Thank you very much, my friend, for your comment. Yes, they make for interesting comparison. Battistini certainly had a longer career. His voice was carefully trained, and he used it in the way a singing actor does, using it to portray the subtle traits of the characters he represented. He saved and guarded his voice, and sang for nearly 50 years. Ruffo blew his voice out pretty well completely by 50 years of age. He realized that he had never been properly trained, and for that reason he refused to teach voice when he retired. He said he hurt his own voice from lack of instruction, and he certainly wasn't going to pass those mistakes on to another generation. He was able to retire in dignity and comfort, because he was extremely well paid during the years when he did sing, so he was a well to do man. Even so, one wishes he might have sung longer.

Jing said...

Edmund, I have been hoping you would share your thoughts and some selections from Ruffo. Years ago I wore out the cut of "Si, pel ciel" on my old LP of Caruso favorites. I still find it so exciting to hear.(It's a pity the old recording technology and reduced orchestra in the recording studios don't capture the wonderful, swirling intensity of Verdi's orchestral accompaniment.) What a ferocious duet. Hobbes - I love your lion and bull observation.

Ruffo's treatment of "Di provenza" really is verismo, as you say. I noticed that he dispenses with the delicate grace notes along the way, but still manages a lovely line. I found the recording of the "Prologo" a revelation. What a vocally and dramatically stunning rendition. It's new to me. I could imagine him in his clown costume out in front of the curtain. And I loved his "Ha, ha, ha, ha, ha" - right in time with the orchestra's chords. I don't think I've ever heard it done that way. Very striking. The remarkable thing about verismo is that, despite the "realism," it can still be so stylized. And what an A flat. Mama Mia!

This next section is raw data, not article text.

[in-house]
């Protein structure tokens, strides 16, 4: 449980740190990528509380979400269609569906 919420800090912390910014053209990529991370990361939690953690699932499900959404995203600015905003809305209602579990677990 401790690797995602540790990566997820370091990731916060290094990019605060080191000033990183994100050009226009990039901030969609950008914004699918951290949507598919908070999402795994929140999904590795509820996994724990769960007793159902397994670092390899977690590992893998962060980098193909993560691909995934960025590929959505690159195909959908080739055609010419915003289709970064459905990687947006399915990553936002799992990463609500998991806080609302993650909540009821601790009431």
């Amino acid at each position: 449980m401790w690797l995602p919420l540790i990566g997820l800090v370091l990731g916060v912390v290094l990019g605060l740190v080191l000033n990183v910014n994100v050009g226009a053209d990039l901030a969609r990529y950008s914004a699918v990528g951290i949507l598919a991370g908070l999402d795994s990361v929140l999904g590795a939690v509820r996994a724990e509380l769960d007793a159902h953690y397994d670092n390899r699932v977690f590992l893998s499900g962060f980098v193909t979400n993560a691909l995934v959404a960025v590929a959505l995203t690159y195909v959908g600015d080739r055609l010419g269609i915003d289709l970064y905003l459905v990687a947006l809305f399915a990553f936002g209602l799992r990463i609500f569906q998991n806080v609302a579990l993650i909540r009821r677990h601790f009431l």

I've read references to Ruffo's late-in-life interviews in which, as you say, he acknowledges his lack of training as the cause for his vocal decline. I suppose this would account for a good bit of it. But I wonder also if he just sang with such volume and abandon that he simply wore out his voice. The tones in his upper register sound very well-placed to me. It's those wide-open E flats and E's I wonder about (let alone F's). I suppose learning to rest is part of vocal training - like not letting baseball pitchers go more than eighty pitches or so. Is there a parallel here to what you pointed out some time ago regarding Lawrence Tibbett's decline? I don't know enough about Ruffo's life to speculate about other "life-style" causes as well. But, you indicate he lived out the rest of his life happily and with dignity. But, for sure, he's one singer I would give anything to have heard. Thanks for reminding us of him.